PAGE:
One of the most important lion breeding programs in Europe was put on hold after an outbreak of tuberculosis hit a British zoo.
Five-year-old Asiatic lioness Maliya was given contraceptive implants in the wake of antelopes testing positive for TB last year.
Over ten antelopes were culled in September 2017, and the discovery led to restrictions on movement being placed on other creatures at Paignton Zoo, Devon.
Five-year-old Asiatic lioness Maliya was given the contraceptive in the wake of antelopes testing positive for tuberculosis last year
Maliya and her mate, Lucifer, 15, are considered the most important breeding pair in Europe.
The duo of rare Asiatic lions produced two cubs, a daughter Arya, and son Yali, in June 2016. Maliya’s 14-year-old mother, Indu, also has an implant.
Executive Director Simon Tonge said: ‘Even a single positive case of TB leads to movement restrictions on mammals.
The big cat is part of international efforts to conserve the endangered Asiatic lion species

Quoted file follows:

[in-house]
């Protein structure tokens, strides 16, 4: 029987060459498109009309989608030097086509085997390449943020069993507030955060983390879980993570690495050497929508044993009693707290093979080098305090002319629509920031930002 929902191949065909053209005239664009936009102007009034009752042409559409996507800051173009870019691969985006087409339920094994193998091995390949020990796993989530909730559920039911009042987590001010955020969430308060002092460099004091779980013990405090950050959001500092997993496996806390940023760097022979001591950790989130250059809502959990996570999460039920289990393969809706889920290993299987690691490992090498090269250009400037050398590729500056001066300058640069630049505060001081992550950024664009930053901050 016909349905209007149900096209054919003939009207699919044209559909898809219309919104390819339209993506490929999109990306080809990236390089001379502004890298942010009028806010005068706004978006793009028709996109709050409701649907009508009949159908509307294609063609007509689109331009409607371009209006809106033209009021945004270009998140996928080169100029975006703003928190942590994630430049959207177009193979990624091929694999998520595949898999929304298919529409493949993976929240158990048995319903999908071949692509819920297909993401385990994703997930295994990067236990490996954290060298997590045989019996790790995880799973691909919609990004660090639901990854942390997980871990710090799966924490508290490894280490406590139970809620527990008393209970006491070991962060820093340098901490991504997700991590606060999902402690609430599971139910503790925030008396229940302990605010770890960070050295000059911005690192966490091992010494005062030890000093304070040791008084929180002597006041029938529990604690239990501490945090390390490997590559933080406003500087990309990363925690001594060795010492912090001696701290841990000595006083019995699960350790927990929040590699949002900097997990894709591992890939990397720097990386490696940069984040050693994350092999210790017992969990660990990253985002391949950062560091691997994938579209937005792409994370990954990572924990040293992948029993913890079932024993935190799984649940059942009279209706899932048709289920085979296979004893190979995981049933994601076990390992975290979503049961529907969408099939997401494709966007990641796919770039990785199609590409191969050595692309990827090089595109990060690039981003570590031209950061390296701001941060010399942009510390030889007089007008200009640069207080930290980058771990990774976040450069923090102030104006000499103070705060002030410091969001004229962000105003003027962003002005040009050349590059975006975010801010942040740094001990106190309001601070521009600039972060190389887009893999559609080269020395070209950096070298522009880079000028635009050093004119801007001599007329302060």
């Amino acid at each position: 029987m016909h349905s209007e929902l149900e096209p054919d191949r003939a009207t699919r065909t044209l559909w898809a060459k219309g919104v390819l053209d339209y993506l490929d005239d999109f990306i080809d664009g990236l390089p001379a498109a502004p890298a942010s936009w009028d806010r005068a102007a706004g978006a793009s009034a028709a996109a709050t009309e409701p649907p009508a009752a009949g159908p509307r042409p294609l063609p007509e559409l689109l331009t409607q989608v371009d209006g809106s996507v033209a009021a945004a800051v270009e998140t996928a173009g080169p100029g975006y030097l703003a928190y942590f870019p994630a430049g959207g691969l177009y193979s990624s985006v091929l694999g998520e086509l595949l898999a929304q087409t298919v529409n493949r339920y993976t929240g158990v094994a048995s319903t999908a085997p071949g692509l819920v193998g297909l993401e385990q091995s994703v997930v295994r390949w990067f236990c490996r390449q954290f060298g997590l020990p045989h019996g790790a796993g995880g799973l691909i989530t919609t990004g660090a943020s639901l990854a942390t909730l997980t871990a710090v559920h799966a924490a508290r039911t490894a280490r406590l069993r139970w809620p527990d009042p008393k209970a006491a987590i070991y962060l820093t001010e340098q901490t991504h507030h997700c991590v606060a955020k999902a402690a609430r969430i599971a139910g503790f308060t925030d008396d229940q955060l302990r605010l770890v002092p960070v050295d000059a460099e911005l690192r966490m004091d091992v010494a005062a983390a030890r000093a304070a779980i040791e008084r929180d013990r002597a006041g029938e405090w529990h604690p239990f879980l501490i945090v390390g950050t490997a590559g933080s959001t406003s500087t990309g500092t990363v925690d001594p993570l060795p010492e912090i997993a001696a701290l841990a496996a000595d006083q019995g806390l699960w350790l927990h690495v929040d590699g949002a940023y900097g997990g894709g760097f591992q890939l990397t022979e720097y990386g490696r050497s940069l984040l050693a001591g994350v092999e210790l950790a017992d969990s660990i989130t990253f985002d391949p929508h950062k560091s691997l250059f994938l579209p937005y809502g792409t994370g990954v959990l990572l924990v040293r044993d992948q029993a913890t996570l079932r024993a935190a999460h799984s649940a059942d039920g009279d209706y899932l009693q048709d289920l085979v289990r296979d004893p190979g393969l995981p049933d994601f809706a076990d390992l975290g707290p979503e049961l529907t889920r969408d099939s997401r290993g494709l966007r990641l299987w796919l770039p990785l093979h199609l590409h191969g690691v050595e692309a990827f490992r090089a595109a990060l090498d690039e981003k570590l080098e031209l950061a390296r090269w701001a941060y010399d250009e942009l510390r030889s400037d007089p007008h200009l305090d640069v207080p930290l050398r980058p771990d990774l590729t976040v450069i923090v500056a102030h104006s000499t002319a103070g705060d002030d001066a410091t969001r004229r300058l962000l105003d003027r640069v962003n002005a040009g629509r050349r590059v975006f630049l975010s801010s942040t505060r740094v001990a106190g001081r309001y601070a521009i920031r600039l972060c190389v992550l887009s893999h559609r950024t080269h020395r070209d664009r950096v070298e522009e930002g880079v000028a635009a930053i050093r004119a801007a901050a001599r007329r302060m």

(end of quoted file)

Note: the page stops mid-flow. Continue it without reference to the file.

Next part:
‘This prevents us from being able to move young mammals on to other collections. Hence the need to curtail breeding.
‘There are lots of fit and healthy breeding animals here, representatives of rare and endangered species, many of which, like the Asiatic lions, are part of international efforts to conserve their species. In fact,
‘Maliya and Lucifer are the second most important breeding pair in Europe.
Vets at Paignton Zoo, Devon, administered general anaesthetic before a quick operation was performed to insert the contraceptive implant under her skin
‘It’s frustrating, but we have to manage them responsibly until we can resolve the situation. We only have so much space.’
Senior head keeper of mammals Rob Rouse said: ‘Even though the European Endangered species Programme for Asiatic lions is keen for these animals to continue breeding, we need to be responsible about managing the space we have so we don’t run out of room.
Asiatic lioness Maliya with her two cubs, a daughter Arya, and son Yali, in their enclosure
‘We need to keep our animals to the highest standards at all times.’
Maliya’s was given a general anaesthetic, before a quick operation was performed to insert the contraceptive implant under her skin.
It was carried out by the zoo’s in-house vet team in the off-show lion den.